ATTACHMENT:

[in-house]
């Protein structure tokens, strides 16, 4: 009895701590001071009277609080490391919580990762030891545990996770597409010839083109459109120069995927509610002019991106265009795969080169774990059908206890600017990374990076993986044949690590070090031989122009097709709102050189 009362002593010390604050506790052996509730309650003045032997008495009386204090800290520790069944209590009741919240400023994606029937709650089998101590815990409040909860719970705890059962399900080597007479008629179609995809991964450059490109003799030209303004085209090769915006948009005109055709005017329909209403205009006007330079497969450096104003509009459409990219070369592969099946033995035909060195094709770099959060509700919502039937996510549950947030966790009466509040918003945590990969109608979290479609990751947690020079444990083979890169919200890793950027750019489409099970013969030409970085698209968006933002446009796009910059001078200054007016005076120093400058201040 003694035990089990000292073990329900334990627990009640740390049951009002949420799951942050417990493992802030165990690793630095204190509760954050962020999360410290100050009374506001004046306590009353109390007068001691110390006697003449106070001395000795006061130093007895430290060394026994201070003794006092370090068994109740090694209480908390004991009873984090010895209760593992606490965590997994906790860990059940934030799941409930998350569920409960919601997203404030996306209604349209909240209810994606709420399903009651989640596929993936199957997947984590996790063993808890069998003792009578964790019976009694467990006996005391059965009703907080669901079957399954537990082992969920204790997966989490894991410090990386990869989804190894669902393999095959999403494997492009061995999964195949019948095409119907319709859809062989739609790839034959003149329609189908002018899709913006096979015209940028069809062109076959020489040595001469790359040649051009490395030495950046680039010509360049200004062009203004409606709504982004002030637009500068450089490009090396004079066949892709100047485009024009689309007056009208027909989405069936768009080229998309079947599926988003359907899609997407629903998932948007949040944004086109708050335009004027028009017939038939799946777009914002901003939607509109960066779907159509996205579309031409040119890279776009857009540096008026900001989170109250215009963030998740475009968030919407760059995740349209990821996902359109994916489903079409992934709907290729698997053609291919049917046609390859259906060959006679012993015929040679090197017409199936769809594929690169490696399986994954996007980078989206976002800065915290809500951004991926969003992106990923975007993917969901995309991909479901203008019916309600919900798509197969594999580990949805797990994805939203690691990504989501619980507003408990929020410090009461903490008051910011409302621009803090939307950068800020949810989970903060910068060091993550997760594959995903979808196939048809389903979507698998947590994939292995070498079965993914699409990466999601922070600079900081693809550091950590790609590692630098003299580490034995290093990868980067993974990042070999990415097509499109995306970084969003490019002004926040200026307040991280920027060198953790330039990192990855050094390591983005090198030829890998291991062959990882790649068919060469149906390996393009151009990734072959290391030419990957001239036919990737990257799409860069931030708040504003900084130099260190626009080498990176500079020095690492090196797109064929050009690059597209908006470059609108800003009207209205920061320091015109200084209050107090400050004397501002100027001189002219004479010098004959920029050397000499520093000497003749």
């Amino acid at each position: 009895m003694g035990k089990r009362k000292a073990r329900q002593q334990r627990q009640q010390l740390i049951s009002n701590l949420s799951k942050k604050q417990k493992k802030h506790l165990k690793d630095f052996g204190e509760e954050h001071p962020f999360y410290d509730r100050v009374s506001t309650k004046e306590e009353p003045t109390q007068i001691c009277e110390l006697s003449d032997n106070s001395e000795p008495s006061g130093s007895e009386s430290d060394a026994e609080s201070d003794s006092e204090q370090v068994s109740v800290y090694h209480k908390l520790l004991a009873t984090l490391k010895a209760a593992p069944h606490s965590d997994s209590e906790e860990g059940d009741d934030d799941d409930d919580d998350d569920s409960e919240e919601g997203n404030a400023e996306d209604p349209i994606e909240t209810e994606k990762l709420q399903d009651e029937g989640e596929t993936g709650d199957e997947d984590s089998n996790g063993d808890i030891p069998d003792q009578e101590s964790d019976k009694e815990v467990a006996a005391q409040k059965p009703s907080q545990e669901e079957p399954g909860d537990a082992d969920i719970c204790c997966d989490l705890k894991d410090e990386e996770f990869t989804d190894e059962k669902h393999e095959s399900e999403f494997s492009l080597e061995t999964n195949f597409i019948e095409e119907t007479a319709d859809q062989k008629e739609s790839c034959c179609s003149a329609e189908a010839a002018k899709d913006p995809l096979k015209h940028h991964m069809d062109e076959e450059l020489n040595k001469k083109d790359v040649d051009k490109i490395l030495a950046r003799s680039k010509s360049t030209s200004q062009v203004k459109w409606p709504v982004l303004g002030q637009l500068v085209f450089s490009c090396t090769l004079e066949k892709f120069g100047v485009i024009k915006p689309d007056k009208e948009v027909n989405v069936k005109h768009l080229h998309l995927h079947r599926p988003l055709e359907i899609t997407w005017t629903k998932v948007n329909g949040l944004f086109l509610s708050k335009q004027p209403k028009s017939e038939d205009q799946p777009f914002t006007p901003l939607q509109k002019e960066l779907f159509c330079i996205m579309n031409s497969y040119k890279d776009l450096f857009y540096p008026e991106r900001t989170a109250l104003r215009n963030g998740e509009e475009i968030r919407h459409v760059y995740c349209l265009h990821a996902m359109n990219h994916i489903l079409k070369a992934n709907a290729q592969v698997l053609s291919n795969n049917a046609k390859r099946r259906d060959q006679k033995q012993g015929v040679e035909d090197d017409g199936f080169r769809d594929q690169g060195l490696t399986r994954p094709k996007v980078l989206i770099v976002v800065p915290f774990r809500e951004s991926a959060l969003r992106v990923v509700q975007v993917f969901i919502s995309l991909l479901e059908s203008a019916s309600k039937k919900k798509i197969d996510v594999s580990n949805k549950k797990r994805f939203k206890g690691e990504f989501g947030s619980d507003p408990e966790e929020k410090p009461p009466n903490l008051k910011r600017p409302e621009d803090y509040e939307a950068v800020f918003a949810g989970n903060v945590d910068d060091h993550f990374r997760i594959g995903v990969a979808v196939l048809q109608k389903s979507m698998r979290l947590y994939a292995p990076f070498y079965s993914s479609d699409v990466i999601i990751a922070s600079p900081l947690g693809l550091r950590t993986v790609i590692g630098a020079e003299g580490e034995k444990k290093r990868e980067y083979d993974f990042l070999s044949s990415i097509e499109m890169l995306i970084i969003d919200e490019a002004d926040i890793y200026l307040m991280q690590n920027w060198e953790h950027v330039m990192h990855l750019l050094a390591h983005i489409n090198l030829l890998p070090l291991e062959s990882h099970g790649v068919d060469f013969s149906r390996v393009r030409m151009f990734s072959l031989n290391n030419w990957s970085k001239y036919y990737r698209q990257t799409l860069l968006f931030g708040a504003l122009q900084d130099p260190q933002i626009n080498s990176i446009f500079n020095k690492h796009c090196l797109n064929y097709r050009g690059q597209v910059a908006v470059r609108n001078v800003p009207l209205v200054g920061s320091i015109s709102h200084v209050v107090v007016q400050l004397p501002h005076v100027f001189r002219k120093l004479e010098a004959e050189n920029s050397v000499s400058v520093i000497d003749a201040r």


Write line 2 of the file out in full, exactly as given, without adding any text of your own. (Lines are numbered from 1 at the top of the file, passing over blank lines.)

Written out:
């Protein structure tokens, strides 16, 4: 009895701590001071009277609080490391919580990762030891545990996770597409010839083109459109120069995927509610002019991106265009795969080169774990059908206890600017990374990076993986044949690590070090031989122009097709709102050189 009362002593010390604050506790052996509730309650003045032997008495009386204090800290520790069944209590009741919240400023994606029937709650089998101590815990409040909860719970705890059962399900080597007479008629179609995809991964450059490109003799030209303004085209090769915006948009005109055709005017329909209403205009006007330079497969450096104003509009459409990219070369592969099946033995035909060195094709770099959060509700919502039937996510549950947030966790009466509040918003945590990969109608979290479609990751947690020079444990083979890169919200890793950027750019489409099970013969030409970085698209968006933002446009796009910059001078200054007016005076120093400058201040 003694035990089990000292073990329900334990627990009640740390049951009002949420799951942050417990493992802030165990690793630095204190509760954050962020999360410290100050009374506001004046306590009353109390007068001691110390006697003449106070001395000795006061130093007895430290060394026994201070003794006092370090068994109740090694209480908390004991009873984090010895209760593992606490965590997994906790860990059940934030799941409930998350569920409960919601997203404030996306209604349209909240209810994606709420399903009651989640596929993936199957997947984590996790063993808890069998003792009578964790019976009694467990006996005391059965009703907080669901079957399954537990082992969920204790997966989490894991410090990386990869989804190894669902393999095959999403494997492009061995999964195949019948095409119907319709859809062989739609790839034959003149329609189908002018899709913006096979015209940028069809062109076959020489040595001469790359040649051009490395030495950046680039010509360049200004062009203004409606709504982004002030637009500068450089490009090396004079066949892709100047485009024009689309007056009208027909989405069936768009080229998309079947599926988003359907899609997407629903998932948007949040944004086109708050335009004027028009017939038939799946777009914002901003939607509109960066779907159509996205579309031409040119890279776009857009540096008026900001989170109250215009963030998740475009968030919407760059995740349209990821996902359109994916489903079409992934709907290729698997053609291919049917046609390859259906060959006679012993015929040679090197017409199936769809594929690169490696399986994954996007980078989206976002800065915290809500951004991926969003992106990923975007993917969901995309991909479901203008019916309600919900798509197969594999580990949805797990994805939203690691990504989501619980507003408990929020410090009461903490008051910011409302621009803090939307950068800020949810989970903060910068060091993550997760594959995903979808196939048809389903979507698998947590994939292995070498079965993914699409990466999601922070600079900081693809550091950590790609590692630098003299580490034995290093990868980067993974990042070999990415097509499109995306970084969003490019002004926040200026307040991280920027060198953790330039990192990855050094390591983005090198030829890998291991062959990882790649068919060469149906390996393009151009990734072959290391030419990957001239036919990737990257799409860069931030708040504003900084130099260190626009080498990176500079020095690492090196797109064929050009690059597209908006470059609108800003009207209205920061320091015109200084209050107090400050004397501002100027001189002219004479010098004959920029050397000499520093000497003749």